1. Fine mapping a root-knot nematode resistance gene in cotton. Host plant resistance is the most effective and economical approach to control the root-knot nematode, which is the most significant pathogen of cotton in the US, and identifying DNA markers that are tightly linked to resistance genes is a crucial step toward marker assisted selection in breeding cotton for nematode resistance. We previously had identified a section of DNA measuring 12.9 cM containing a quantitative trait locus (a QTL we named Mi-C11) which was responsible for a significant amount of the resistance to root-knot nematode. In this study, ARS and University of Georgia scientists in Tifton, GA more precisely defined the location of the resistance QTL to a 3.6 cM region flanked by two DNA markers. These results provide a critical tool for marker assisted selection of root-knot nematode resistance in cotton and also provide the foundation for map-based isolation of the nematode resistance gene.

2. Parasitic bacterium in an arms race with its host nematode. Root-knot nematodes (RKN) cause severe yield losses in a number of crops throughout the southern US. The bacterium Pasteuria penetrans is an obligate parasite of these nematodes and can substantially reduce populations of these pests. ARS research in Tifton, GA showed that individuals within a population of RKN differed in their susceptibility to Pasteuria, and that the Pasteuria in the field had changed over time, presumably to adapt to changes in susceptibility of the nematode. These results indicate that, to avoid resistance development in the nematode population, formulations of Pasteuria should include diverse biotypes.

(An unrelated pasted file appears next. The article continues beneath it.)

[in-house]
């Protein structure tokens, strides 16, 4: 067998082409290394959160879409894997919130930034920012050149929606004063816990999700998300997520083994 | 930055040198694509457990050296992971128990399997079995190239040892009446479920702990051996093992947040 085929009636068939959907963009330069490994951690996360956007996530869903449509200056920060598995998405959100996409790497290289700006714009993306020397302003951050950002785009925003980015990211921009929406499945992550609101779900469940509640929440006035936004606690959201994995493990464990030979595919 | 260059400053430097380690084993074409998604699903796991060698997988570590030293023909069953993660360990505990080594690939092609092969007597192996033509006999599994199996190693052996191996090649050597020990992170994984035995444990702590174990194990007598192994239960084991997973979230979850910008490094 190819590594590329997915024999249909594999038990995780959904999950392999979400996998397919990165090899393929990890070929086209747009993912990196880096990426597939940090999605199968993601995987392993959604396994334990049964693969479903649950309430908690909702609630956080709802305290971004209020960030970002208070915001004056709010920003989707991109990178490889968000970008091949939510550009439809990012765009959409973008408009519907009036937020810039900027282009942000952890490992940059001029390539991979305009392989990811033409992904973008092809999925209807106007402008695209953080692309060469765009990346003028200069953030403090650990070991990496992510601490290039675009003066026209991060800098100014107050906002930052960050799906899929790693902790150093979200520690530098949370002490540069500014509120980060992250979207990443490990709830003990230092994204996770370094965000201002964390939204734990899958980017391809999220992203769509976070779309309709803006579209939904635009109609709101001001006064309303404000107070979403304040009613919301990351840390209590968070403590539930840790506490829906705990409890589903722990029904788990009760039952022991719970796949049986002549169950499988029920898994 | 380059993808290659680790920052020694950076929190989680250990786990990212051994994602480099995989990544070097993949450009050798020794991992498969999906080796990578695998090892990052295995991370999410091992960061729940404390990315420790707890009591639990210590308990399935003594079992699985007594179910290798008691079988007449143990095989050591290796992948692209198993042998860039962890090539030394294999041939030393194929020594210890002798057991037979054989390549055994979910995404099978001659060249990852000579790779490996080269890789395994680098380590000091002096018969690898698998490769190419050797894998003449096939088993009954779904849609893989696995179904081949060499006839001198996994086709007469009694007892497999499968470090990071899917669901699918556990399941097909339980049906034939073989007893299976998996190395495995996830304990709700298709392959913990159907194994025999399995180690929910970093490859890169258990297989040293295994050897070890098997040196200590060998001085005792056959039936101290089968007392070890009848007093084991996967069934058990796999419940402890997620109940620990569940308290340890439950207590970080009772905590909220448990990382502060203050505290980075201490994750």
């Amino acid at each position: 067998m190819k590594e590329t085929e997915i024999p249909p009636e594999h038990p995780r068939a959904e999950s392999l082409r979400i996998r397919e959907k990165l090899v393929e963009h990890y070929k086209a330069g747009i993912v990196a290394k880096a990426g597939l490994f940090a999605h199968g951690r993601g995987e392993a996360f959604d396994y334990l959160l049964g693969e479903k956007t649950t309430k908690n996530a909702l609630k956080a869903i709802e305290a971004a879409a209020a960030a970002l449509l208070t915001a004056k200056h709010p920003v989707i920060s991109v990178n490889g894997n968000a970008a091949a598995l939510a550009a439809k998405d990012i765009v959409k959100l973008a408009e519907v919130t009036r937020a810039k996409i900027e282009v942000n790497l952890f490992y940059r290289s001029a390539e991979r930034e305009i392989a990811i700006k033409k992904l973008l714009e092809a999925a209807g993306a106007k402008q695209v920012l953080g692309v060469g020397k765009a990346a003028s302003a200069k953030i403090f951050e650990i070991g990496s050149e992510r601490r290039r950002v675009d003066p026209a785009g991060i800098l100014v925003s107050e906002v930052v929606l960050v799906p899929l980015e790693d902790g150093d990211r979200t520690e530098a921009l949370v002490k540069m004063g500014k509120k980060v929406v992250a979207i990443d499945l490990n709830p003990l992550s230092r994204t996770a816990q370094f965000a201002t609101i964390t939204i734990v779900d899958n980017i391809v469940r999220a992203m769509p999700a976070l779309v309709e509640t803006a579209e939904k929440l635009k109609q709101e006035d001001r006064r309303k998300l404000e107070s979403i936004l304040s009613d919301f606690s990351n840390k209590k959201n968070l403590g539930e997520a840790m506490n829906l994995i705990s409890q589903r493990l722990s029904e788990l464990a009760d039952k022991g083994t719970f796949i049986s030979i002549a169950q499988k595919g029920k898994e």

Review Publications
Timper, P.N., Kone, D., Yin, J., Ji, P., McSpadden Gardener, B.B. 2009. Evaluation of an antibiotic producing strain of Pseudomonas flourescens for suppression of plant-parasitic nematodes. Journal of Nematology. 41:234-240.

Holbrook Jr, C.C., Ozias-Akins, P., Timper, P., Wilson, D.M., Cantonwine, E., Guo, B., Sullivan, D.G., Dong, W. 2008. Research from the Coastal Plain Experiment Station, Tifton, Georgia, to minimize contamination in peanut. Toxin Reviews. 27:391-410.

Ortiz, B.V., Hoogenboom, G., Vellidis, G., Boote, K., Davis, R.F., Perry, C. 2009. Adapting the CROPGRO cotton model to simulate cotton biomass and yield under southern root-knot nematode parasitism. Transactions of the ASABE. 52:2129-2140.

Davis, R.F., Kemerait, R.C. 2009. The multi-year effects of repeatedly growing cotton with moderate resistance to Meloidogyne incognita. Journal of Nematology. 41:140-145.

Timper, P. 2009. Population dynamics of Meloidogyne arenaria and Pasteuria penetrans in a long-term crop rotation study. Journal of Nematology. 41:291-299.

Last Modified: 4/17/2014
Footer Content Back to Top of Page